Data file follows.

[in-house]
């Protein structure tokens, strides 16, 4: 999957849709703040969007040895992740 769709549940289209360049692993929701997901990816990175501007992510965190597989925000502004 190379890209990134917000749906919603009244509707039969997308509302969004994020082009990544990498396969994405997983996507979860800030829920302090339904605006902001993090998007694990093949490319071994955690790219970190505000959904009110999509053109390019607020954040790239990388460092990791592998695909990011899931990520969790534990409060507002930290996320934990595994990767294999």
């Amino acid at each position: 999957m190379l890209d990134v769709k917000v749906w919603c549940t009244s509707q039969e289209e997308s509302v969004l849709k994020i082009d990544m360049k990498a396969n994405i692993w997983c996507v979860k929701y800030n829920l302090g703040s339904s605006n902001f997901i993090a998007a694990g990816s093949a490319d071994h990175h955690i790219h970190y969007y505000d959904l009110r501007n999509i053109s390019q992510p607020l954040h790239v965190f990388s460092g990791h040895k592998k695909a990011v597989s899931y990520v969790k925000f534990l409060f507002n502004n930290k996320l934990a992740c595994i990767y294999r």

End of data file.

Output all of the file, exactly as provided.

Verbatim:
[in-house]
């Protein structure tokens, strides 16, 4: 999957849709703040969007040895992740 769709549940289209360049692993929701997901990816990175501007992510965190597989925000502004 190379890209990134917000749906919603009244509707039969997308509302969004994020082009990544990498396969994405997983996507979860800030829920302090339904605006902001993090998007694990093949490319071994955690790219970190505000959904009110999509053109390019607020954040790239990388460092990791592998695909990011899931990520969790534990409060507002930290996320934990595994990767294999």
């Amino acid at each position: 999957m190379l890209d990134v769709k917000v749906w919603c549940t009244s509707q039969e289209e997308s509302v969004l849709k994020i082009d990544m360049k990498a396969n994405i692993w997983c996507v979860k929701y800030n829920l302090g703040s339904s605006n902001f997901i993090a998007a694990g990816s093949a490319d071994h990175h955690i790219h970190y969007y505000d959904l009110r501007n999509i053109s390019q992510p607020l954040h790239v965190f990388s460092g990791h040895k592998k695909a990011v597989s899931y990520v969790k925000f534990l409060f507002n502004n930290k996320l934990a992740c595994i990767y294999r």